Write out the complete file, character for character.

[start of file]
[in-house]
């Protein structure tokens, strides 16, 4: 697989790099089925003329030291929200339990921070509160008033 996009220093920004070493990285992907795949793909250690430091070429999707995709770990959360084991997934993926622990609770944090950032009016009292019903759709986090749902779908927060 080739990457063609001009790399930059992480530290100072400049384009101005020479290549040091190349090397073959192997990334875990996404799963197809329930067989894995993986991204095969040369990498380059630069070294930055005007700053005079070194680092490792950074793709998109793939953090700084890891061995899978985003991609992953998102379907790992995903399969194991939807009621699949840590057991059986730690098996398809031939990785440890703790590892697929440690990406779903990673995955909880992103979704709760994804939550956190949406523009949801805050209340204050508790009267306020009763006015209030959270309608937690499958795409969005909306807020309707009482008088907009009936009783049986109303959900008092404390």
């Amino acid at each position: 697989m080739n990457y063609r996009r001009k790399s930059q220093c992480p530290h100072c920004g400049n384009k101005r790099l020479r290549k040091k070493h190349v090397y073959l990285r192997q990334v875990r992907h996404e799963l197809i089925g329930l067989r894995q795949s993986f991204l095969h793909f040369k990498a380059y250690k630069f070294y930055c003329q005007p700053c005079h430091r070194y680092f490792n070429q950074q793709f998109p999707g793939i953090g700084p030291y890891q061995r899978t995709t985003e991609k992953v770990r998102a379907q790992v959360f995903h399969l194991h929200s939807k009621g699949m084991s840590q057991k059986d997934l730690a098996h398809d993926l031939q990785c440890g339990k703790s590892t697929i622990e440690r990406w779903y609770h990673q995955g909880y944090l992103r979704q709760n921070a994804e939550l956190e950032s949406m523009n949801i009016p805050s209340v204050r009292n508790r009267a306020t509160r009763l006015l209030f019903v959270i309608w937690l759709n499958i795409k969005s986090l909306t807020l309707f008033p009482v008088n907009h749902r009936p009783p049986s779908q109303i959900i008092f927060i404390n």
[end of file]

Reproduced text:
[in-house]
């Protein structure tokens, strides 16, 4: 697989790099089925003329030291929200339990921070509160008033 996009220093920004070493990285992907795949793909250690430091070429999707995709770990959360084991997934993926622990609770944090950032009016009292019903759709986090749902779908927060 080739990457063609001009790399930059992480530290100072400049384009101005020479290549040091190349090397073959192997990334875990996404799963197809329930067989894995993986991204095969040369990498380059630069070294930055005007700053005079070194680092490792950074793709998109793939953090700084890891061995899978985003991609992953998102379907790992995903399969194991939807009621699949840590057991059986730690098996398809031939990785440890703790590892697929440690990406779903990673995955909880992103979704709760994804939550956190949406523009949801805050209340204050508790009267306020009763006015209030959270309608937690499958795409969005909306807020309707009482008088907009009936009783049986109303959900008092404390």
């Amino acid at each position: 697989m080739n990457y063609r996009r001009k790399s930059q220093c992480p530290h100072c920004g400049n384009k101005r790099l020479r290549k040091k070493h190349v090397y073959l990285r192997q990334v875990r992907h996404e799963l197809i089925g329930l067989r894995q795949s993986f991204l095969h793909f040369k990498a380059y250690k630069f070294y930055c003329q005007p700053c005079h430091r070194y680092f490792n070429q950074q793709f998109p999707g793939i953090g700084p030291y890891q061995r899978t995709t985003e991609k992953v770990r998102a379907q790992v959360f995903h399969l194991h929200s939807k009621g699949m084991s840590q057991k059986d997934l730690a098996h398809d993926l031939q990785c440890g339990k703790s590892t697929i622990e440690r990406w779903y609770h990673q995955g909880y944090l992103r979704q709760n921070a994804e939550l956190e950032s949406m523009n949801i009016p805050s209340v204050r009292n508790r009267a306020t509160r009763l006015l209030f019903v959270i309608w937690l759709n499958i795409k969005s986090l909306t807020l309707f008033p009482v008088n907009h749902r009936p009783p049986s779908q109303i959900i008092f927060i404390n």